New Hampshire Supreme Court to hear convicted killer Addison's appeal this week
Defense attorneys have appealed condemned killer Michael Addison's conviction and the death sentence imposed by a Hillsborough County jury in 2008.
Addison was convicted of capital murder in the death of Briggs, who was gunned down in an alley while in pursuit of a suspect in 2006.
In an order handed down Nov. 2, the high court set aside a full day for hearing the 22 issues raised in the condemned man's appeal.
Addison's attorneys have raised the constitutionality of the state's death penalty as an issue in the case.
Several other questions of law have been raised on appeal. The justices are being asked to decide if the trial judge erred in not changing the location of the trial, and whether prosecutors were unfairly permitted to raise "passion, prejudice or other arbitrary factors" in arguments to the jury.
Previously, Addison's lawyers lost a bid to have Justice Robert Lynn remove himself from the case. The attorneys also lost a motion brought in Hillsborough Superior Court to allow emails from then-Attorney General Kelly Ayotte and a political advisor to be used in the appeal.
A couple of weeks ago, a single justice of the Supreme Court ordered the release of a motion made by Addison's attorneys during the sentencing phase of the trial concerning his attempt to save himself from the death penalty by pleading guilty.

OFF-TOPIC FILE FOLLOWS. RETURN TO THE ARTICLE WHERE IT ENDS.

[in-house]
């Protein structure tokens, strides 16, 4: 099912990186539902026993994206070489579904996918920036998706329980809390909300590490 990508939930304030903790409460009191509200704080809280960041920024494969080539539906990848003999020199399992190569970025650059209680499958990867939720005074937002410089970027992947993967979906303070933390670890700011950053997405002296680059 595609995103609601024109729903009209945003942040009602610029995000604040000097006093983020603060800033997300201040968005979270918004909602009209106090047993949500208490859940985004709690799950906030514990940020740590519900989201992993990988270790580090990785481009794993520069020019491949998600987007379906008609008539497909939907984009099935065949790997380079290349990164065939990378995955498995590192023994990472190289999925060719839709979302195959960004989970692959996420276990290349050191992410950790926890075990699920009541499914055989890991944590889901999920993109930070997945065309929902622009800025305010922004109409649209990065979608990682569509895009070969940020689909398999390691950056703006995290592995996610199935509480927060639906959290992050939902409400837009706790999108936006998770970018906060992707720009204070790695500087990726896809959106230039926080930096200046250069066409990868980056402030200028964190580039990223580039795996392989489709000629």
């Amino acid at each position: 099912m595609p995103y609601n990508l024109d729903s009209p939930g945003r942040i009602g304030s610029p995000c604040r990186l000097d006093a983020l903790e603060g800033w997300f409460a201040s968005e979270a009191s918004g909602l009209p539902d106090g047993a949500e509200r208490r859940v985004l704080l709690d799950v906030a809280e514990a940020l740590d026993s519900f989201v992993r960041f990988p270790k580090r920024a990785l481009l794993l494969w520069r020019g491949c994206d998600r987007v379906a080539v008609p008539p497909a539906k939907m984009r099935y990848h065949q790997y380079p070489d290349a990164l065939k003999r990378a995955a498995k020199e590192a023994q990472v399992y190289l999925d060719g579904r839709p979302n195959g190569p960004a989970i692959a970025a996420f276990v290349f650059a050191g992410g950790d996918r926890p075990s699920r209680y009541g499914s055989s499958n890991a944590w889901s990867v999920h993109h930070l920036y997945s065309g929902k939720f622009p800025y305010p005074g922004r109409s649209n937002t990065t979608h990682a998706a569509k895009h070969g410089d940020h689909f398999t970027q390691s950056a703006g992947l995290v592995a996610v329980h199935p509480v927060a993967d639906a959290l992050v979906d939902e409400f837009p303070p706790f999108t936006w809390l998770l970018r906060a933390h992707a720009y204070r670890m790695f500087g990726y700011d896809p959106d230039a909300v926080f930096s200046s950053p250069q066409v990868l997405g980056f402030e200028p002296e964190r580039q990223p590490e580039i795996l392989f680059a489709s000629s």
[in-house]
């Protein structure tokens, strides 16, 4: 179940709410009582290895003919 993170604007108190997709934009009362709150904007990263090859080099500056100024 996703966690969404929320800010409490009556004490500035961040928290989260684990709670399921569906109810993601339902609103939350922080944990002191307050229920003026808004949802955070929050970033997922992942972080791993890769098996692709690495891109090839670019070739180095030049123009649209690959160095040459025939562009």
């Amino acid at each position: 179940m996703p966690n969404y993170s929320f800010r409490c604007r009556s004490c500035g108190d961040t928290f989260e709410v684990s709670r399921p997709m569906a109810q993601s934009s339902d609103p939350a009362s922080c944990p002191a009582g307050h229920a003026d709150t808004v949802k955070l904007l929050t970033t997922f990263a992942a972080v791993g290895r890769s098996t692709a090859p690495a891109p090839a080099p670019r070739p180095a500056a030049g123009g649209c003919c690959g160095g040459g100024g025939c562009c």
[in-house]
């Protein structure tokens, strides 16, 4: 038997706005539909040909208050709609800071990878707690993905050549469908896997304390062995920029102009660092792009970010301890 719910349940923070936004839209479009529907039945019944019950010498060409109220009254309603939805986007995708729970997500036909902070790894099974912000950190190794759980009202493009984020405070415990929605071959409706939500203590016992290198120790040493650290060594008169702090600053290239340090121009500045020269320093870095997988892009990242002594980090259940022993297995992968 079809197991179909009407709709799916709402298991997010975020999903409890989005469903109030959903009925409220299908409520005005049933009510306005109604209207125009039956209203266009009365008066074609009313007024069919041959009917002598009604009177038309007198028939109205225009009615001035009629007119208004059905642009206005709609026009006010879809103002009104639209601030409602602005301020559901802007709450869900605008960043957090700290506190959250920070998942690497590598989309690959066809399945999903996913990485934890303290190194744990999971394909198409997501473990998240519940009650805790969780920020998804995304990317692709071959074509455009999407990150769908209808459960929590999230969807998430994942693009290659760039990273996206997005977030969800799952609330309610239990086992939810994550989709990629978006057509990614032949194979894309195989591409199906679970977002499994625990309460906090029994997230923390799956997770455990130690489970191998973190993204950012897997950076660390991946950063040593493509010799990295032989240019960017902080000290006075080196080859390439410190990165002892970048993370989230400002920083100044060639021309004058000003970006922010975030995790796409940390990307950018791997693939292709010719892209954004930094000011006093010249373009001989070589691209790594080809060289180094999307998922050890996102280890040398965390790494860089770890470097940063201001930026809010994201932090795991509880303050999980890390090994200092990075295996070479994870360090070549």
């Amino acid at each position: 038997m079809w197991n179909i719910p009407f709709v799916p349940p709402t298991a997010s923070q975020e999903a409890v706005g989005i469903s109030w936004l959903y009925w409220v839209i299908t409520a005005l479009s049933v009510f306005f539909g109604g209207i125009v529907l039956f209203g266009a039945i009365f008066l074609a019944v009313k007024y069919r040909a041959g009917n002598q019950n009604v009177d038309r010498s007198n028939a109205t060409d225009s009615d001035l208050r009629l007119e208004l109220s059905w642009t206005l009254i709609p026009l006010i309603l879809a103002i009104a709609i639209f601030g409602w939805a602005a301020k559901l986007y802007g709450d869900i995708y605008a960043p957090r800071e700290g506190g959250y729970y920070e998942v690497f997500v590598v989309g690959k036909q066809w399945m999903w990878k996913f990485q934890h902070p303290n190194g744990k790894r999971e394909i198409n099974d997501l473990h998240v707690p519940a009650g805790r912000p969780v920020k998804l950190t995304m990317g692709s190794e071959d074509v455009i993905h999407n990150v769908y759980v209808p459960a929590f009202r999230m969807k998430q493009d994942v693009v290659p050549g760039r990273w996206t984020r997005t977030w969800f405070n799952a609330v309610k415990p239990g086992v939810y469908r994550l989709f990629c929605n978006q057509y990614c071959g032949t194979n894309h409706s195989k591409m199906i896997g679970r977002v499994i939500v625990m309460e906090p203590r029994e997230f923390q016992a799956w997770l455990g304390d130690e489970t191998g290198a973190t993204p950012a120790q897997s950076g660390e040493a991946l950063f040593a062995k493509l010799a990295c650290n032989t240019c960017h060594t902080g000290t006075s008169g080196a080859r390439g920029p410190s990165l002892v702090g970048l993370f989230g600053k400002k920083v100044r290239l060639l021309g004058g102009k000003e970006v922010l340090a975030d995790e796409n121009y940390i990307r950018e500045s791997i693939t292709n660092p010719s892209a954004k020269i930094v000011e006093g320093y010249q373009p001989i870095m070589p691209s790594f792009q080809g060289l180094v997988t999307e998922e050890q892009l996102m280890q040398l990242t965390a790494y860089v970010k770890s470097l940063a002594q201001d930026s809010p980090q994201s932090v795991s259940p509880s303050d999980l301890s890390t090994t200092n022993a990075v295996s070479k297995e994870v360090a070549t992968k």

In that motion, the defense lawyers asked the judge to allow the jury to consider Addison's offer to plead guilty to capital murder with a sentence of life without parole, rather than risk the death penalty at trial.
In scheduling Wednesday's oral arguments, the court grouped the 22 issues into general categories.
First the justices will hear appeals concerning the trial court's instructions on the reasonable doubt standard for acquittal in a criminal case and whether the trial should have been moved to another venue.
Then, the court has set aside time to hear appeals dealing with the sentencing of Addison to death, including the legislature's decision to use lethal injection as the form of execution.
Other categories for argument include claims of constitutional errors in the court's refusal to throw out some of the prosecution's evidence, as well as the burden of proof issue.
Finally, lawyers will argue whether the verdict was influenced by passion or prejudice.
The morning session of oral argument will begin at 9 a.m. and the afternoon session at 1 p.m.
The justices announced that seating in its chamber will be limited and will be available on a first-come, first-served basis.